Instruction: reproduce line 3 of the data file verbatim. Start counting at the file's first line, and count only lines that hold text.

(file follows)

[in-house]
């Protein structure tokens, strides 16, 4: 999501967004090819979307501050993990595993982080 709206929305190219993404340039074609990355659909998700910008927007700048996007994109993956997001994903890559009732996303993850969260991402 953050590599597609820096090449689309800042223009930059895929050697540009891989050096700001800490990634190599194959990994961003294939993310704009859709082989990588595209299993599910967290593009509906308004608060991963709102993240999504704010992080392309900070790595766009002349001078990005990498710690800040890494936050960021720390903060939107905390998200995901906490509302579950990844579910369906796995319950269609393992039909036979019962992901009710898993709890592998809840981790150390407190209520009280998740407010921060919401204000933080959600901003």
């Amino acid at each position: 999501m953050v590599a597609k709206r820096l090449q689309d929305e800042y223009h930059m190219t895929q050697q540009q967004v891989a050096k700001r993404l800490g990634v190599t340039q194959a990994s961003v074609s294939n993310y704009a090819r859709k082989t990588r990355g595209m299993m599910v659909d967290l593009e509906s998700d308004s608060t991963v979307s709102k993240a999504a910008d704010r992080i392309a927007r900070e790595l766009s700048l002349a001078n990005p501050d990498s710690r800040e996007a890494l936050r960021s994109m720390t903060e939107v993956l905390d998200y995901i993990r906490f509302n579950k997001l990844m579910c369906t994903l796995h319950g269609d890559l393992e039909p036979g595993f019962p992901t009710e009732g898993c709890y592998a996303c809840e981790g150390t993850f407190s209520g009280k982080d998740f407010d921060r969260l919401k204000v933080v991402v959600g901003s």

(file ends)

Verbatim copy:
């Amino acid at each position: 999501m953050v590599a597609k709206r820096l090449q689309d929305e800042y223009h930059m190219t895929q050697q540009q967004v891989a050096k700001r993404l800490g990634v190599t340039q194959a990994s961003v074609s294939n993310y704009a090819r859709k082989t990588r990355g595209m299993m599910v659909d967290l593009e509906s998700d308004s608060t991963v979307s709102k993240a999504a910008d704010r992080i392309a927007r900070e790595l766009s700048l002349a001078n990005p501050d990498s710690r800040e996007a890494l936050r960021s994109m720390t903060e939107v993956l905390d998200y995901i993990r906490f509302n579950k997001l990844m579910c369906t994903l796995h319950g269609d890559l393992e039909p036979g595993f019962p992901t009710e009732g898993c709890y592998a996303c809840e981790g150390t993850f407190s209520g009280k982080d998740f407010d921060r969260l919401k204000v933080v991402v959600g901003s």